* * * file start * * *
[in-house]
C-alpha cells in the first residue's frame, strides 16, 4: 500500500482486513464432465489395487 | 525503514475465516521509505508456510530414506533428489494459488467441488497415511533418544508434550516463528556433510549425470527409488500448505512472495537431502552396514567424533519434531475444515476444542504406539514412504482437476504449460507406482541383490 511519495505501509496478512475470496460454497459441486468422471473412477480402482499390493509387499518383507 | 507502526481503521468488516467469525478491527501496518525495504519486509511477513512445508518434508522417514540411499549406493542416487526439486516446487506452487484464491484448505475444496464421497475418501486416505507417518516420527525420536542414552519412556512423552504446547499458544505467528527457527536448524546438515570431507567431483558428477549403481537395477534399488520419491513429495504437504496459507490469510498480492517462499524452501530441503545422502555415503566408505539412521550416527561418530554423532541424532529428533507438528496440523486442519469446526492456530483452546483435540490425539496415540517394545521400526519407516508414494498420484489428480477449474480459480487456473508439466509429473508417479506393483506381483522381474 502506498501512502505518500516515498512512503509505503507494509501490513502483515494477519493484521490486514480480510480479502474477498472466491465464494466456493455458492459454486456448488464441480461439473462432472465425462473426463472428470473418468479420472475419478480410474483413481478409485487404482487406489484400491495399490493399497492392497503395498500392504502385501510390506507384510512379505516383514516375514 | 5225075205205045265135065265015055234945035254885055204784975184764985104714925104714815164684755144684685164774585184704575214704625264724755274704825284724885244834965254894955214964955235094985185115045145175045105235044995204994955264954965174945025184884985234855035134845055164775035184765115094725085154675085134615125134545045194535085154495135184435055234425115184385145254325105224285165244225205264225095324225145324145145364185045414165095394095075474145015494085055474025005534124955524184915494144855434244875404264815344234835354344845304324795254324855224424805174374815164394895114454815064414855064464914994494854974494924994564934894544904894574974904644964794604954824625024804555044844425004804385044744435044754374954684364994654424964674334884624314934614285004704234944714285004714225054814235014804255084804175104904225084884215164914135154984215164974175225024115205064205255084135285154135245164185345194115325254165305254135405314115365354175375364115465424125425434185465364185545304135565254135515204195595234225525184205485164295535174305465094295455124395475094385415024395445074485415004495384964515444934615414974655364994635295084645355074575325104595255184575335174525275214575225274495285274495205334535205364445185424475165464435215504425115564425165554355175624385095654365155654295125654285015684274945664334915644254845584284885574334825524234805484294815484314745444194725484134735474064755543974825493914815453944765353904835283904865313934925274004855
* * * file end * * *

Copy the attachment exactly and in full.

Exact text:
[in-house]
C-alpha cells in the first residue's frame, strides 16, 4: 500500500482486513464432465489395487 | 525503514475465516521509505508456510530414506533428489494459488467441488497415511533418544508434550516463528556433510549425470527409488500448505512472495537431502552396514567424533519434531475444515476444542504406539514412504482437476504449460507406482541383490 511519495505501509496478512475470496460454497459441486468422471473412477480402482499390493509387499518383507 | 507502526481503521468488516467469525478491527501496518525495504519486509511477513512445508518434508522417514540411499549406493542416487526439486516446487506452487484464491484448505475444496464421497475418501486416505507417518516420527525420536542414552519412556512423552504446547499458544505467528527457527536448524546438515570431507567431483558428477549403481537395477534399488520419491513429495504437504496459507490469510498480492517462499524452501530441503545422502555415503566408505539412521550416527561418530554423532541424532529428533507438528496440523486442519469446526492456530483452546483435540490425539496415540517394545521400526519407516508414494498420484489428480477449474480459480487456473508439466509429473508417479506393483506381483522381474 502506498501512502505518500516515498512512503509505503507494509501490513502483515494477519493484521490486514480480510480479502474477498472466491465464494466456493455458492459454486456448488464441480461439473462432472465425462473426463472428470473418468479420472475419478480410474483413481478409485487404482487406489484400491495399490493399497492392497503395498500392504502385501510390506507384510512379505516383514516375514 | 5225075205205045265135065265015055234945035254885055204784975184764985104714925104714815164684755144684685164774585184704575214704625264724755274704825284724885244834965254894955214964955235094985185115045145175045105235044995204994955264954965174945025184884985234855035134845055164775035184765115094725085154675085134615125134545045194535085154495135184435055234425115184385145254325105224285165244225205264225095324225145324145145364185045414165095394095075474145015494085055474025005534124955524184915494144855434244875404264815344234835354344845304324795254324855224424805174374815164394895114454815064414855064464914994494854974494924994564934894544904894574974904644964794604954824625024804555044844425004804385044744435044754374954684364994654424964674334884624314934614285004704234944714285004714225054814235014804255084804175104904225084884215164914135154984215164974175225024115205064205255084135285154135245164185345194115325254165305254135405314115365354175375364115465424125425434185465364185545304135565254135515204195595234225525184205485164295535174305465094295455124395475094385415024395445074485415004495384964515444934615414974655364994635295084645355074575325104595255184575335174525275214575225274495285274495205334535205364445185424475165464435215504425115564425165554355175624385095654365155654295125654285015684274945664334915644254845584284885574334825524234805484294815484314745444194725484134735474064755543974825493914815453944765353904835283904865313934925274004855